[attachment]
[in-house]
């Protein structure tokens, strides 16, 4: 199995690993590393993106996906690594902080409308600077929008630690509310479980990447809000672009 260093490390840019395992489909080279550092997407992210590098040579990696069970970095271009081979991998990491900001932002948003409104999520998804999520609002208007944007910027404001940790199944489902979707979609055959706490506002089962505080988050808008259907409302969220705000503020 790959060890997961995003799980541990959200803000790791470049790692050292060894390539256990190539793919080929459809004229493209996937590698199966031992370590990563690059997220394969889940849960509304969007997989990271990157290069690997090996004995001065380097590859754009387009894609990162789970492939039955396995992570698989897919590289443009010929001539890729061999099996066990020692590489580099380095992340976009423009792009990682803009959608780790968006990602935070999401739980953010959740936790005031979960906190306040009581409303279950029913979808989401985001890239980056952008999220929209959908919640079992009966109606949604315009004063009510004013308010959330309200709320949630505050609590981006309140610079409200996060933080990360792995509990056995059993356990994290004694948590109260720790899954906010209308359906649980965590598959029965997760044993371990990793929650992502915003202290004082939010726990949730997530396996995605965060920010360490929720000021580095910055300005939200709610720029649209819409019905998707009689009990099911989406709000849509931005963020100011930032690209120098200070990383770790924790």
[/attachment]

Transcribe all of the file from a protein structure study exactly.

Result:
[in-house]
């Protein structure tokens, strides 16, 4: 199995690993590393993106996906690594902080409308600077929008630690509310479980990447809000672009 260093490390840019395992489909080279550092997407992210590098040579990696069970970095271009081979991998990491900001932002948003409104999520998804999520609002208007944007910027404001940790199944489902979707979609055959706490506002089962505080988050808008259907409302969220705000503020 790959060890997961995003799980541990959200803000790791470049790692050292060894390539256990190539793919080929459809004229493209996937590698199966031992370590990563690059997220394969889940849960509304969007997989990271990157290069690997090996004995001065380097590859754009387009894609990162789970492939039955396995992570698989897919590289443009010929001539890729061999099996066990020692590489580099380095992340976009423009792009990682803009959608780790968006990602935070999401739980953010959740936790005031979960906190306040009581409303279950029913979808989401985001890239980056952008999220929209959908919640079992009966109606949604315009004063009510004013308010959330309200709320949630505050609590981006309140610079409200996060933080990360792995509990056995059993356990994290004694948590109260720790899954906010209308359906649980965590598959029965997760044993371990990793929650992502915003202290004082939010726990949730997530396996995605965060920010360490929720000021580095910055300005939200709610720029649209819409019905998707009689009990099911989406709000849509931005963020100011930032690209120098200070990383770790924790």